2011 SuperDARN Workshop       

The formation of transpolar arcs

R.C. Fear and S.E. Milan
Radio & Space Plasma Physics Group, University of Leicester, U.K.

abstract. Transpolar arcs are auroral features which form on the night side of the auroral oval, and extend into the polar cap. They occur predominantly during intervals of northward IMF (Berkey et al., 1976), and there is some evidence for IMF BY control of the local time at which the arc initially forms (Gussenhoven, 1982; Elphinstone et al., 1990; Makita et al., 1991; Kullen et al., 2002). Milan et al. (2005) proposed that transpolar arcs might be related to magnetotail reconnection following lengthy periods of dayside reconnection with a significant IMF BY component. Such intervals of dayside reconnection lead to the presence of a cross-tail component of the magnetic field in the magnetotail (Cowley, 1981), and subsequent magnetotail reconnection results in fast eastward or westward ionospheric flows which are asymmetric across midnight MLT (Grocott et al., 2003, 2004). Milan et al. argued that transpolar arcs might be formed by the build-up of closed magnetic flux near midnight MLT, where closed magnetic field lines have one foot in the pre-midnight hemisphere, and the other post-midnight, and therefore their flow back toward the dayside magnetosphere is frustrated. If the Milan et al. (2005) hypothesis is correct, then an anticorrelation should be observed between IMF BY and the local time at which transpolar arcs form, and fast ionospheric flows should be observed directed away from the arc and across the midnight meridian. In this presentation, we show the results of a statistical study of 131 transpolar arcs observed by the FUV cameras on the IMAGE satellite between June 2000 and September 2005. Most of the events occur when the IMF has a northward component. There is an anticorrelation between the magnetic local time at which the arcs form and the IMF BY component in the time leading up to the start of the arc; the anticorrelation is strongest when the IMF is averaged over the 4 hours prior to the start of the event. Examination of Su perDARN data also reveals that most of the events for which there is good ionospheric scatter are also associated with fast eastward or westward ionospheric flows. These observations are consistent with the mechanism proposed by Milan et al. (2005).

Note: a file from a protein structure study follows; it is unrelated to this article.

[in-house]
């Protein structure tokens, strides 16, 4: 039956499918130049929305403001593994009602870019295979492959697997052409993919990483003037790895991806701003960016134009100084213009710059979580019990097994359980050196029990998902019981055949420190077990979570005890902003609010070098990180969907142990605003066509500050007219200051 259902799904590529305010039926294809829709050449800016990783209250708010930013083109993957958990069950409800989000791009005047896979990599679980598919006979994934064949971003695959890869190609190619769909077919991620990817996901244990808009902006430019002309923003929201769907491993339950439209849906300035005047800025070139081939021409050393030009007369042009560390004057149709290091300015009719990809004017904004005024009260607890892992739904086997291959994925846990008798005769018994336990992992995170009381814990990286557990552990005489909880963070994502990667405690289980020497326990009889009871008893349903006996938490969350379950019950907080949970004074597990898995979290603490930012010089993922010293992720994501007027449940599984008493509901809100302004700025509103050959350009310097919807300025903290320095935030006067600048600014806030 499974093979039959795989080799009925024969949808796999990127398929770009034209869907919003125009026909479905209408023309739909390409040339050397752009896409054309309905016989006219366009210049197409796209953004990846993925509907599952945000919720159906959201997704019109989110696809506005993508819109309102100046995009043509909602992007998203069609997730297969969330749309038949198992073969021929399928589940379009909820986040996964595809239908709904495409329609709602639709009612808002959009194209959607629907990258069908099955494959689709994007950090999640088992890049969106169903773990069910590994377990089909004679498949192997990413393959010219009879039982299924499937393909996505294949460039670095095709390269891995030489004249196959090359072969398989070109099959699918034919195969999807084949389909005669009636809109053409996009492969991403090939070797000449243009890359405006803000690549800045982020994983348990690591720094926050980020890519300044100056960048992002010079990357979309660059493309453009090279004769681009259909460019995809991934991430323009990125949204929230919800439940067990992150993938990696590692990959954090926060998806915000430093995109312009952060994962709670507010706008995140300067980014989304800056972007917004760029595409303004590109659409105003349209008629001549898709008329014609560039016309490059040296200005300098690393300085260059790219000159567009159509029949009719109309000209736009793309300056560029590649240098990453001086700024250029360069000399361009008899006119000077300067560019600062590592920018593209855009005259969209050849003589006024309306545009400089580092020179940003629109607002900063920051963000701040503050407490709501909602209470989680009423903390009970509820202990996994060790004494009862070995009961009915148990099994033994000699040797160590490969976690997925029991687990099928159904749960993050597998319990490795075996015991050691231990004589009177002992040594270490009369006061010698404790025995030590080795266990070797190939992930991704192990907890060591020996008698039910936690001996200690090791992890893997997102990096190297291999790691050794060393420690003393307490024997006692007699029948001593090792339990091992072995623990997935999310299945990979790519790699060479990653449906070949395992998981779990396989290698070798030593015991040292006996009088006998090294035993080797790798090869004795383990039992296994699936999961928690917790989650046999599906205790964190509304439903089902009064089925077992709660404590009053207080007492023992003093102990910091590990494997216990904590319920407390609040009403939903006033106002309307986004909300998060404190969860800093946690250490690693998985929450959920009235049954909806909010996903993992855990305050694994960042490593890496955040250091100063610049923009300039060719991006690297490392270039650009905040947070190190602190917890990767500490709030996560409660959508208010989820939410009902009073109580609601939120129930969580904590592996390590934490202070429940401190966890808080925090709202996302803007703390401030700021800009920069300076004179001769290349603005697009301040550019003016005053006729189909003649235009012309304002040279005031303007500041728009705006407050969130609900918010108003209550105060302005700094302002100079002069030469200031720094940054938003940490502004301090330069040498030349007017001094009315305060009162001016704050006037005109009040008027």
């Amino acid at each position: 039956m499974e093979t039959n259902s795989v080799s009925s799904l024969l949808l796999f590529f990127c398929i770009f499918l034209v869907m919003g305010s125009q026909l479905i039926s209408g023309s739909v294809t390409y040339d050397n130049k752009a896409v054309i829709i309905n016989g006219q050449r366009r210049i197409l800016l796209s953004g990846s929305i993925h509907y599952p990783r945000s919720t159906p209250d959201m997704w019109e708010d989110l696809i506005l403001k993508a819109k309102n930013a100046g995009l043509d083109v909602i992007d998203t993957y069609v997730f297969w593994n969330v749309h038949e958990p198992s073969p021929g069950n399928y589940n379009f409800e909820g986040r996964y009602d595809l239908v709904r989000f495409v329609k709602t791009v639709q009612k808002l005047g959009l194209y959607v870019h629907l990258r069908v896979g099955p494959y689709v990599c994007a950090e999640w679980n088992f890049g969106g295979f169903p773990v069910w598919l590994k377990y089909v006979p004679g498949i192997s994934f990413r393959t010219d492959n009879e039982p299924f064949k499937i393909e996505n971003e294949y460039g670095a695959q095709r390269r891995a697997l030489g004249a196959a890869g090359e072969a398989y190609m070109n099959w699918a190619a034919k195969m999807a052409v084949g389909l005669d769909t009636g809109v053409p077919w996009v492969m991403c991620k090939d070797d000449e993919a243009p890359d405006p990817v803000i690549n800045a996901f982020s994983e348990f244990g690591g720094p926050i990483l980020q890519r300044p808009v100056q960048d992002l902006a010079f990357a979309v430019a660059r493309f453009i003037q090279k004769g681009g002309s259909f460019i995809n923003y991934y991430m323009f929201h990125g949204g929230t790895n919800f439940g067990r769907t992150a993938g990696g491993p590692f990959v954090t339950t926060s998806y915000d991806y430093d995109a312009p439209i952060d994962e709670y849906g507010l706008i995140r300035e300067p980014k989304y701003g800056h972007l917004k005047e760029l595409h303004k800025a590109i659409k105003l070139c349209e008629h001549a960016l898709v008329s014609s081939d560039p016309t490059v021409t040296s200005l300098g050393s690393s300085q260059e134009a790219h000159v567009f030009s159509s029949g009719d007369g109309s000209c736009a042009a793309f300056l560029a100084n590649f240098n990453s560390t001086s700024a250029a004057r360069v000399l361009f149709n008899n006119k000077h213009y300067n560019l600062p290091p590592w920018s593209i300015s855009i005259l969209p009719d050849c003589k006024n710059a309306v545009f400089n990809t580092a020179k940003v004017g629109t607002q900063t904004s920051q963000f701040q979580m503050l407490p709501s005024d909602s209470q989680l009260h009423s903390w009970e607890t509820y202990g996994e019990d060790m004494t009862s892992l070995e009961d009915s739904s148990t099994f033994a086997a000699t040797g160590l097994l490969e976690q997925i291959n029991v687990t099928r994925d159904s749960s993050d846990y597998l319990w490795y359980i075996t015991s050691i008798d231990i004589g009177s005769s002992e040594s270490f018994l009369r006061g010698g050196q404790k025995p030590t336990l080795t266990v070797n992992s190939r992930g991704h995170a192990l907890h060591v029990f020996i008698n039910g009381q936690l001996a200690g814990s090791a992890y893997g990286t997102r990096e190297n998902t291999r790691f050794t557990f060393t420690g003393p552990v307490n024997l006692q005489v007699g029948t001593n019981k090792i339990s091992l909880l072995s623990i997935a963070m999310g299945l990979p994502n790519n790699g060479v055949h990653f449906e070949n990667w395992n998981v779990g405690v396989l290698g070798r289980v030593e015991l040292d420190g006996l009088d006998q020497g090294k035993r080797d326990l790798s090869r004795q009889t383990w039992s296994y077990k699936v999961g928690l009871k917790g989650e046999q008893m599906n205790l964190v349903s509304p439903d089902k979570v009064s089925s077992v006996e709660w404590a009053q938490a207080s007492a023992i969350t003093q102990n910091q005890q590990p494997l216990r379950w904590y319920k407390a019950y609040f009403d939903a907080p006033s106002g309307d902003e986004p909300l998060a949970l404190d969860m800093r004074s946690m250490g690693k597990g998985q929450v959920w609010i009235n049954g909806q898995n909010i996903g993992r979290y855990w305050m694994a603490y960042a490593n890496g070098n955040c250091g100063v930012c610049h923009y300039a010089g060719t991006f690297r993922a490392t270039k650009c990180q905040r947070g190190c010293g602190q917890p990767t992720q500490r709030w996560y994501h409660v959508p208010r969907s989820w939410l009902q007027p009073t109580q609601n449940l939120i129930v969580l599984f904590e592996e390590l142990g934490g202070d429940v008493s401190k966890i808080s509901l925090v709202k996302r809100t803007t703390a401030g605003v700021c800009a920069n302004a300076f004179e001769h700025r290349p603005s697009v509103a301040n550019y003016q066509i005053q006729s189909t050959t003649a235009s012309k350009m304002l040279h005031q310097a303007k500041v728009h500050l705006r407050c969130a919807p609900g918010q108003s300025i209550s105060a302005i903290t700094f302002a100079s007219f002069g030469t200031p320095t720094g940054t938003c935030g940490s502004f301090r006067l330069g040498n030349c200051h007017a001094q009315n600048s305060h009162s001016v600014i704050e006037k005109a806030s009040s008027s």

Sakaguchi KaoriNICT Japan